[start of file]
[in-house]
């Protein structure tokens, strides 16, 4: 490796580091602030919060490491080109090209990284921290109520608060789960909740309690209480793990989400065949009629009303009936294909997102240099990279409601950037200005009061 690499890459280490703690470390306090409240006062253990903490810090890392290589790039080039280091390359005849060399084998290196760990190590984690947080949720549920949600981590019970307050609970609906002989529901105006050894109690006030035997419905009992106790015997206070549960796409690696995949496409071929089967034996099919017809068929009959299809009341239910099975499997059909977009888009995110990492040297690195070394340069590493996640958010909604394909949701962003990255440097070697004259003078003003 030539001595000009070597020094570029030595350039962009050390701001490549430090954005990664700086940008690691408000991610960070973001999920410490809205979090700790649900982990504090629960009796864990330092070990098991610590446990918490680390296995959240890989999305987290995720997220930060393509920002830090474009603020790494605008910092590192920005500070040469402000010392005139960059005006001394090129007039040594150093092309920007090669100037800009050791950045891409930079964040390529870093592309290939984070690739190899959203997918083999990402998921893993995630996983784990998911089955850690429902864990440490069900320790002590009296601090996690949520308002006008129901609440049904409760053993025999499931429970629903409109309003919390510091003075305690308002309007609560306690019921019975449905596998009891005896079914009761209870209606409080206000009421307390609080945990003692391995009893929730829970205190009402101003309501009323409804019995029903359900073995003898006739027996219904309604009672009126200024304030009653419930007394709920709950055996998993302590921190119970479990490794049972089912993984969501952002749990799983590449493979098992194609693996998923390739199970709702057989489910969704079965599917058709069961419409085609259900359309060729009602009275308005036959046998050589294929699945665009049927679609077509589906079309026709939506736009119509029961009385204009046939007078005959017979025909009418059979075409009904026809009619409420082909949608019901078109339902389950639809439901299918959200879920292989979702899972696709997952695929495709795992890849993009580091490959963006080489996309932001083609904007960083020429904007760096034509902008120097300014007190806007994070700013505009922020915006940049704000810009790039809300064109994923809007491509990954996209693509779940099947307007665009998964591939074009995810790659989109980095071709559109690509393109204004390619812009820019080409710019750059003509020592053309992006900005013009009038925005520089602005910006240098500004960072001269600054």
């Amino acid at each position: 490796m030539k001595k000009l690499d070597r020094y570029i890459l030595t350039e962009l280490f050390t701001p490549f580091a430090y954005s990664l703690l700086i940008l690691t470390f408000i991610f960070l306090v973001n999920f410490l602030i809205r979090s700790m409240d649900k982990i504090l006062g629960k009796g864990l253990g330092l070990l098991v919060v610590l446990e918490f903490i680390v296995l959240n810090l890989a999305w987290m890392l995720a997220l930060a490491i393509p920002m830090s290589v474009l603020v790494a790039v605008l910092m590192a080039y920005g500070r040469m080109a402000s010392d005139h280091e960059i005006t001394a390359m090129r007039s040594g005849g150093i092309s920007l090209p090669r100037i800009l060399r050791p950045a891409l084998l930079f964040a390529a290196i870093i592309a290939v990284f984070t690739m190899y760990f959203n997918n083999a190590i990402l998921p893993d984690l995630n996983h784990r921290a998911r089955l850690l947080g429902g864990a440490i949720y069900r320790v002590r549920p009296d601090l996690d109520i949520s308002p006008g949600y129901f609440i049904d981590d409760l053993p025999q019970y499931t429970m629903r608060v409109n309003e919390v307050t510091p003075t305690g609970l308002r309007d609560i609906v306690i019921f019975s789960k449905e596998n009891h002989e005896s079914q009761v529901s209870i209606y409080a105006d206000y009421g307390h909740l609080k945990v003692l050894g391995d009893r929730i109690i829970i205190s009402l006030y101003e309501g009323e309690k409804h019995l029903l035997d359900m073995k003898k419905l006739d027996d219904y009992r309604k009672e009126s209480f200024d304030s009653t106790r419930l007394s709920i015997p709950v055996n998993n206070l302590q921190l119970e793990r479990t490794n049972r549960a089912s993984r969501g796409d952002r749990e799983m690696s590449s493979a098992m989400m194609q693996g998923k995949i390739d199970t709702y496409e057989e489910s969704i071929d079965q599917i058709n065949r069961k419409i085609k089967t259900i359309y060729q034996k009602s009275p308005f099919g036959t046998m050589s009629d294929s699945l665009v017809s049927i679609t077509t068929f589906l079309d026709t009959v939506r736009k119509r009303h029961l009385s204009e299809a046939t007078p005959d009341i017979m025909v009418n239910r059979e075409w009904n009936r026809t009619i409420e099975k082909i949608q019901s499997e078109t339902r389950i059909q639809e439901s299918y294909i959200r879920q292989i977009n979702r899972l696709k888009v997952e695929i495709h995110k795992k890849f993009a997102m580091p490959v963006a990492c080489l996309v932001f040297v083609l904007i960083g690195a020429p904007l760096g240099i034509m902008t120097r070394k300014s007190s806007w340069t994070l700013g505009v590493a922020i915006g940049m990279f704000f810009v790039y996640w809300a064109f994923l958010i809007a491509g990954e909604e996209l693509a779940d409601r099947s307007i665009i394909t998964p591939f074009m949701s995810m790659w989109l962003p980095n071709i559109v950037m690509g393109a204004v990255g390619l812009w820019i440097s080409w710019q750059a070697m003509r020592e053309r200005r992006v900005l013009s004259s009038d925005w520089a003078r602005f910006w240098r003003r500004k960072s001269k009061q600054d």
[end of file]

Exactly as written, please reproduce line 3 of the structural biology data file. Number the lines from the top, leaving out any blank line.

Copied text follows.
């Amino acid at each position: 490796m030539k001595k000009l690499d070597r020094y570029i890459l030595t350039e962009l280490f050390t701001p490549f580091a430090y954005s990664l703690l700086i940008l690691t470390f408000i991610f960070l306090v973001n999920f410490l602030i809205r979090s700790m409240d649900k982990i504090l006062g629960k009796g864990l253990g330092l070990l098991v919060v610590l446990e918490f903490i680390v296995l959240n810090l890989a999305w987290m890392l995720a997220l930060a490491i393509p920002m830090s290589v474009l603020v790494a790039v605008l910092m590192a080039y920005g500070r040469m080109a402000s010392d005139h280091e960059i005006t001394a390359m090129r007039s040594g005849g150093i092309s920007l090209p090669r100037i800009l060399r050791p950045a891409l084998l930079f964040a390529a290196i870093i592309a290939v990284f984070t690739m190899y760990f959203n997918n083999a190590i990402l998921p893993d984690l995630n996983h784990r921290a998911r089955l850690l947080g429902g864990a440490i949720y069900r320790v002590r549920p009296d601090l996690d109520i949520s308002p006008g949600y129901f609440i049904d981590d409760l053993p025999q019970y499931t429970m629903r608060v409109n309003e919390v307050t510091p003075t305690g609970l308002r309007d609560i609906v306690i019921f019975s789960k449905e596998n009891h002989e005896s079914q009761v529901s209870i209606y409080a105006d206000y009421g307390h909740l609080k945990v003692l050894g391995d009893r929730i109690i829970i205190s009402l006030y101003e309501g009323e309690k409804h019995l029903l035997d359900m073995k003898k419905l006739d027996d219904y009992r309604k009672e009126s209480f200024d304030s009653t106790r419930l007394s709920i015997p709950v055996n998993n206070l302590q921190l119970e793990r479990t490794n049972r549960a089912s993984r969501g796409d952002r749990e799983m690696s590449s493979a098992m989400m194609q693996g998923k995949i390739d199970t709702y496409e057989e489910s969704i071929d079965q599917i058709n065949r069961k419409i085609k089967t259900i359309y060729q034996k009602s009275p308005f099919g036959t046998m050589s009629d294929s699945l665009v017809s049927i679609t077509t068929f589906l079309d026709t009959v939506r736009k119509r009303h029961l009385s204009e299809a046939t007078p005959d009341i017979m025909v009418n239910r059979e075409w009904n009936r026809t009619i409420e099975k082909i949608q019901s499997e078109t339902r389950i059909q639809e439901s299918y294909i959200r879920q292989i977009n979702r899972l696709k888009v997952e695929i495709h995110k795992k890849f993009a997102m580091p490959v963006a990492c080489l996309v932001f040297v083609l904007i960083g690195a020429p904007l760096g240099i034509m902008t120097r070394k300014s007190s806007w340069t994070l700013g505009v590493a922020i915006g940049m990279f704000f810009v790039y996640w809300a064109f994923l958010i809007a491509g990954e909604e996209l693509a779940d409601r099947s307007i665009i394909t998964p591939f074009m949701s995810m790659w989109l962003p980095n071709i559109v950037m690509g393109a204004v990255g390619l812009w820019i440097s080409w710019q750059a070697m003509r020592e053309r200005r992006v900005l013009s004259s009038d925005w520089a003078r602005f910006w240098r003003r500004k960072s001269k009061q600054d």